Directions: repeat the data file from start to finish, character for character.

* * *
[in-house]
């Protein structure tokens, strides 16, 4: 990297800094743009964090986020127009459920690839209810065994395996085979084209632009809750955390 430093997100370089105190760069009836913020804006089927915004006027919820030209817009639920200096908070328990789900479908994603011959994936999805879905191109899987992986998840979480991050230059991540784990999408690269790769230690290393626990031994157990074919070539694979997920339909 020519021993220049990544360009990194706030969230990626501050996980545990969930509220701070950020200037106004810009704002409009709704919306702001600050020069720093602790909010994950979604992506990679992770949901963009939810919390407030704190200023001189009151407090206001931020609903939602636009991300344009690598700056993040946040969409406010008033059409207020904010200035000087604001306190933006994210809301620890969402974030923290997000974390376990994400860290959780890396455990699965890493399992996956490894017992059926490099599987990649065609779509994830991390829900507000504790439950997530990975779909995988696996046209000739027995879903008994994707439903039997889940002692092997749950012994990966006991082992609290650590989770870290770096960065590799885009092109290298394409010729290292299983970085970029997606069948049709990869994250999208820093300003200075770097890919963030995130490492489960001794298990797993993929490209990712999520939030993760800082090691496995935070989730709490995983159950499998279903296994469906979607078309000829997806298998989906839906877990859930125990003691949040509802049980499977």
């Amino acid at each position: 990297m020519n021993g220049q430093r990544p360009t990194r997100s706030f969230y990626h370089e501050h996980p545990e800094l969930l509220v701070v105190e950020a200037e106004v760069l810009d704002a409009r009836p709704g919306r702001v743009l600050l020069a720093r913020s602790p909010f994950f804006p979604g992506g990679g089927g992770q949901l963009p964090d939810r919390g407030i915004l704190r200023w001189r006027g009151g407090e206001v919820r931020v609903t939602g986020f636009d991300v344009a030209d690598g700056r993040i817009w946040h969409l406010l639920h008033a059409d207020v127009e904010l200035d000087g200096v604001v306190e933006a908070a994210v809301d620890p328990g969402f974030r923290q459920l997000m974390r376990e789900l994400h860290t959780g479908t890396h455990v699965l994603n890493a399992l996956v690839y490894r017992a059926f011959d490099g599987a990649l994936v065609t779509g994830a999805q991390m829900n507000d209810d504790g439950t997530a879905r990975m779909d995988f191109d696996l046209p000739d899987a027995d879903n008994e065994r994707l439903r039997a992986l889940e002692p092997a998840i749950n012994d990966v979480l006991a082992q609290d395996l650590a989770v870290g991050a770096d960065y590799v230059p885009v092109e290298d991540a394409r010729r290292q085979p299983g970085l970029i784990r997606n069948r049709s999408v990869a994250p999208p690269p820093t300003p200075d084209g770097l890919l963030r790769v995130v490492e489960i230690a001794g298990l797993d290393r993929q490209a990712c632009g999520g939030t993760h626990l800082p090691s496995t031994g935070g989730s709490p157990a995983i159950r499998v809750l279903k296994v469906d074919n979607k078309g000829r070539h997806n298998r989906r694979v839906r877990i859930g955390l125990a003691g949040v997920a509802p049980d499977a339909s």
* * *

[in-house]
């Protein structure tokens, strides 16, 4: 990297800094743009964090986020127009459920690839209810065994395996085979084209632009809750955390 430093997100370089105190760069009836913020804006089927915004006027919820030209817009639920200096908070328990789900479908994603011959994936999805879905191109899987992986998840979480991050230059991540784990999408690269790769230690290393626990031994157990074919070539694979997920339909 020519021993220049990544360009990194706030969230990626501050996980545990969930509220701070950020200037106004810009704002409009709704919306702001600050020069720093602790909010994950979604992506990679992770949901963009939810919390407030704190200023001189009151407090206001931020609903939602636009991300344009690598700056993040946040969409406010008033059409207020904010200035000087604001306190933006994210809301620890969402974030923290997000974390376990994400860290959780890396455990699965890493399992996956490894017992059926490099599987990649065609779509994830991390829900507000504790439950997530990975779909995988696996046209000739027995879903008994994707439903039997889940002692092997749950012994990966006991082992609290650590989770870290770096960065590799885009092109290298394409010729290292299983970085970029997606069948049709990869994250999208820093300003200075770097890919963030995130490492489960001794298990797993993929490209990712999520939030993760800082090691496995935070989730709490995983159950499998279903296994469906979607078309000829997806298998989906839906877990859930125990003691949040509802049980499977």
């Amino acid at each position: 990297m020519n021993g220049q430093r990544p360009t990194r997100s706030f969230y990626h370089e501050h996980p545990e800094l969930l509220v701070v105190e950020a200037e106004v760069l810009d704002a409009r009836p709704g919306r702001v743009l600050l020069a720093r913020s602790p909010f994950f804006p979604g992506g990679g089927g992770q949901l963009p964090d939810r919390g407030i915004l704190r200023w001189r006027g009151g407090e206001v919820r931020v609903t939602g986020f636009d991300v344009a030209d690598g700056r993040i817009w946040h969409l406010l639920h008033a059409d207020v127009e904010l200035d000087g200096v604001v306190e933006a908070a994210v809301d620890p328990g969402f974030r923290q459920l997000m974390r376990e789900l994400h860290t959780g479908t890396h455990v699965l994603n890493a399992l996956v690839y490894r017992a059926f011959d490099g599987a990649l994936v065609t779509g994830a999805q991390m829900n507000d209810d504790g439950t997530a879905r990975m779909d995988f191109d696996l046209p000739d899987a027995d879903n008994e065994r994707l439903r039997a992986l889940e002692p092997a998840i749950n012994d990966v979480l006991a082992q609290d395996l650590a989770v870290g991050a770096d960065y590799v230059p885009v092109e290298d991540a394409r010729r290292q085979p299983g970085l970029i784990r997606n069948r049709s999408v990869a994250p999208p690269p820093t300003p200075d084209g770097l890919l963030r790769v995130v490492e489960i230690a001794g298990l797993d290393r993929q490209a990712c632009g999520g939030t993760h626990l800082p090691s496995t031994g935070g989730s709490p157990a995983i159950r499998v809750l279903k296994v469906d074919n979607k078309g000829r070539h997806n298998r989906r694979v839906r877990i859930g955390l125990a003691g949040v997920a509802p049980d499977a339909s």